Australia blamed refugee advocates on Tuesday for “encouraging” asylum seekers held in remote camps towards acts of self-harm after a woman set herself on fire, while the United Nations renewed its criticism of Australia’s harsh immigration policy.

Australian officials said an unidentified 21-year-old Somali woman was in a critical condition after she set herself alight at an Australian detention camp on the tiny South Pacific island of Nauru on Monday, the second such incident in a week.

A 23-year-old Iranian man also set himself on fire last week in protest against his treatment on Nauru and later died. The Somali woman has been transferred to Australia for treatment, officials said.

Under Australia’s hardline immigration policy, asylum seekers intercepted trying to reach Australia after paying people smugglers are sent for processing to camps on Nauru, which holds about 500 people, and on Manus Island in Papua New Guinea. They are told they will never be settled in Australia.

The Papua New Guinea government ordered the Manus Island camp, which holds about 850 people, closed last week after its Supreme Court ruled the facility unlawful.

The harsh conditions and reports of systemic child abuse at the camps have drawn wide criticism inside and outside Australia and have become a major headache for Australian Prime Minister Malcolm Turnbull during campaigning for likely July elections.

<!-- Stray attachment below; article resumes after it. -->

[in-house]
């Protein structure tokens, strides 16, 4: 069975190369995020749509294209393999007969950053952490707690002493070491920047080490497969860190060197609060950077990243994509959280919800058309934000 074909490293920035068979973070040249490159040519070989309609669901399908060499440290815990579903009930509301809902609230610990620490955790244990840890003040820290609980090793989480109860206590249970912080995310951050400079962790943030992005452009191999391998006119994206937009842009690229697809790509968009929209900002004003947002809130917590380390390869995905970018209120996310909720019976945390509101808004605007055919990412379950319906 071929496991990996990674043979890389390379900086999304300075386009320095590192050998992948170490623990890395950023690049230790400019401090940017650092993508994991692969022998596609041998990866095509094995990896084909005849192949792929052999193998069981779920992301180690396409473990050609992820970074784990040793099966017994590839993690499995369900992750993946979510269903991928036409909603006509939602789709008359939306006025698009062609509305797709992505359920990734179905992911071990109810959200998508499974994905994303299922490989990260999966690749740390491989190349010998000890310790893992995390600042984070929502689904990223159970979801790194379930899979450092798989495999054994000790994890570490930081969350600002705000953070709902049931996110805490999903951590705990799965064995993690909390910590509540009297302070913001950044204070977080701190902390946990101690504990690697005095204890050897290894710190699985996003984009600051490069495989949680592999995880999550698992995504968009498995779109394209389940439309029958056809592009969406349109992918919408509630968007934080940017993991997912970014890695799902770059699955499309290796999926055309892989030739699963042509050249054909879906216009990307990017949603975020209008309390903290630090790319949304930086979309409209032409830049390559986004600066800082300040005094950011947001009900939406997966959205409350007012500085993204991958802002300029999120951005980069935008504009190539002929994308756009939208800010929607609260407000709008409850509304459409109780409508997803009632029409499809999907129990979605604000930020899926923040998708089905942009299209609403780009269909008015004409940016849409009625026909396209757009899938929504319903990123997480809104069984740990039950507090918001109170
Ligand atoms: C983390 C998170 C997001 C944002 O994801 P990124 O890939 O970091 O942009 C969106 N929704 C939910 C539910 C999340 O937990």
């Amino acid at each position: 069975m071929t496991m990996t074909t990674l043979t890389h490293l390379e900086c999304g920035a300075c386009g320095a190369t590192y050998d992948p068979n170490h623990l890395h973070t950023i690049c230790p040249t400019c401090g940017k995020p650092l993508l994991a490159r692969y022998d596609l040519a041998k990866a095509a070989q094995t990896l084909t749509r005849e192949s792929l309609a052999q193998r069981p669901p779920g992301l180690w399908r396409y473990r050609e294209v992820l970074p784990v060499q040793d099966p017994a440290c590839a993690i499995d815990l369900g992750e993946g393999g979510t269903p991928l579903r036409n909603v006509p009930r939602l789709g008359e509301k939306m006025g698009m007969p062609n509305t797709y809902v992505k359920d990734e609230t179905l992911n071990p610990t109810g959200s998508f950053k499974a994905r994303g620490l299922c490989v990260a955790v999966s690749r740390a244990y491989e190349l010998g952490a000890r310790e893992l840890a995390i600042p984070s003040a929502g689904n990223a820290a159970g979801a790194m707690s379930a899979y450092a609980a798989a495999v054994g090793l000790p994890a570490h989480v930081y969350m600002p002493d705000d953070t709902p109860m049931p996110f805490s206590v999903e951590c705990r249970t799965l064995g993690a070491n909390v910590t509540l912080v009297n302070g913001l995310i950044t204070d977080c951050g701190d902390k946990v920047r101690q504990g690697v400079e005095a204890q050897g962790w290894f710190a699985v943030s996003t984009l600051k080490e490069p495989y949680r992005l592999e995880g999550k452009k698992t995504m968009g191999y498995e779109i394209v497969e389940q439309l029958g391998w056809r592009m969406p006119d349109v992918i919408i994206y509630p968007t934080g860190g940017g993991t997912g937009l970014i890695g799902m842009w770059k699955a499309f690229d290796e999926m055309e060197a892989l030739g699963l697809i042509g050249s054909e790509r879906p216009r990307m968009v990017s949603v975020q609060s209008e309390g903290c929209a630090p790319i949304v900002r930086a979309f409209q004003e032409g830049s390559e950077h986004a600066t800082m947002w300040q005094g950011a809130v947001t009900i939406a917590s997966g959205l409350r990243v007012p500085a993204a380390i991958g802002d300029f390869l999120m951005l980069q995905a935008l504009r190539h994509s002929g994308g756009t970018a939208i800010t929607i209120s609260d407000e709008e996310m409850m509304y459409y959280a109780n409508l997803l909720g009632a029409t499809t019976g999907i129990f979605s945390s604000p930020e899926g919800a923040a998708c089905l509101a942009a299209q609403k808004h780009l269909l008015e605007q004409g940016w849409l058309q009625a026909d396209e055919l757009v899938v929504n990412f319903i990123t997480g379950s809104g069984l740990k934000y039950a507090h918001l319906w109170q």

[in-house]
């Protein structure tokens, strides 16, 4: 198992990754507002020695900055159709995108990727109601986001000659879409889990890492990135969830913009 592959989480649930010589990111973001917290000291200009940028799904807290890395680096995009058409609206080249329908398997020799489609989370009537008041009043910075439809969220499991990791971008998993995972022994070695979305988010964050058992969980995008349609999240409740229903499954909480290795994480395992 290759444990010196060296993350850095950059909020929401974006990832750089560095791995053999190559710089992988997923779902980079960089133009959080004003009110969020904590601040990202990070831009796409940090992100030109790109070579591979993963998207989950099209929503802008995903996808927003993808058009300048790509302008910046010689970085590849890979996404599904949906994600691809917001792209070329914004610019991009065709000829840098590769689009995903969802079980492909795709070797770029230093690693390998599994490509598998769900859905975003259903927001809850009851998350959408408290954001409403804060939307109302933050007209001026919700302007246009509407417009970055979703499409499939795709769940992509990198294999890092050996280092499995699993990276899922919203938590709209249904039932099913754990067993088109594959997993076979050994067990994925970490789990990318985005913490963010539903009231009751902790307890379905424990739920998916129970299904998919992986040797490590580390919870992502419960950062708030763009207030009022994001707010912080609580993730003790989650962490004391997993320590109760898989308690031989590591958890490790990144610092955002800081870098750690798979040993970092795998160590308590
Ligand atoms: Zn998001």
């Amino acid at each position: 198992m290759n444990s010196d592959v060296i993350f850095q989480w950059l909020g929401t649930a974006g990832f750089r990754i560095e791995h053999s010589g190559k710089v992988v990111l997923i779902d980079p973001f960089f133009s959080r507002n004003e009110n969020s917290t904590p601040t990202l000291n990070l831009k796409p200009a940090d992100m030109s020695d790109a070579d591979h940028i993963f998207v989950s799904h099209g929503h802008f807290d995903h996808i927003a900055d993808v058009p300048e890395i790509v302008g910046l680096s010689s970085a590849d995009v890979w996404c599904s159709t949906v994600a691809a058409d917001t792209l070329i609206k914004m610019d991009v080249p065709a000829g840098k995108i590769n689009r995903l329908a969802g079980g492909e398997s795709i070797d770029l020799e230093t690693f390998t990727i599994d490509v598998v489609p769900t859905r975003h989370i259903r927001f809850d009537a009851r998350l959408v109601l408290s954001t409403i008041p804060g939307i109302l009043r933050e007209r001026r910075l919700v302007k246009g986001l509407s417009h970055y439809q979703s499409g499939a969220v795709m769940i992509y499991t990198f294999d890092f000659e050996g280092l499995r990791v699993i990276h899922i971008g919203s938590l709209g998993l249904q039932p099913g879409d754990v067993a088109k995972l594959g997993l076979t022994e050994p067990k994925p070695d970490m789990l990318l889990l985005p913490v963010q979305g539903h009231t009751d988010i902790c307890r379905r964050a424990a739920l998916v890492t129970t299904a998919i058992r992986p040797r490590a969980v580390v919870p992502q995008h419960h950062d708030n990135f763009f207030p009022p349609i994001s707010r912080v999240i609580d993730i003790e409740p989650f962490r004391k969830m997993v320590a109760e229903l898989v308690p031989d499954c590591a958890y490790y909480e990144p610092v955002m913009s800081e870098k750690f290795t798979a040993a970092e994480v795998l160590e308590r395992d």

Australia however has vowed there will be no change to the policy, which has been pursued by successive governments.

On Tuesday, Immigration Minister Peter Dutton acknowledged there had been a rise in cases of self-harm in the camps but accused refugee advocates of giving the asylum seekers false hope they would one day be settled in Australia.

Source: Australia blames refugee advocates after asylum seeker sets herself alight | Reuters

Spain’s Ferrovial said it won’t offer in future the service of running Australia’s controversial offshore detention centers for refugees and asylum seekers, after buying a controlling stake in the Australian firm that operates the centers.

Australia’s detention of refugees and asylum seekers in offshore detention centers in Papua New Guinea and Nauru has previously drawn criticism from the United Nations. In a statement on Friday, Ferrovial said the company had completed a buyout of 59 percent of shares in Australia-listed Broadspectrum.

On Wednesday, Papua New Guinea’s Supreme Court ruled that a detention center in Manus Island housing more than 800 Australia-bound refugees was unlawful and the country’s government said it would shut the camp. Broadspectrum runs the facility.

“In relation to the provision of services at the regional processing centers in Nauru and Manus province, these services were not a core part of the valuation and the acquisition rationale of the offer, and it is not a strategic activity in Ferrovial’s portfolio,” the company said in a statement. “Ferrovial’s view is that this activity will not form part of its services offering in the future”.

Source: Ferrovial says won’t run Australia offshore detention centers in future | Reuters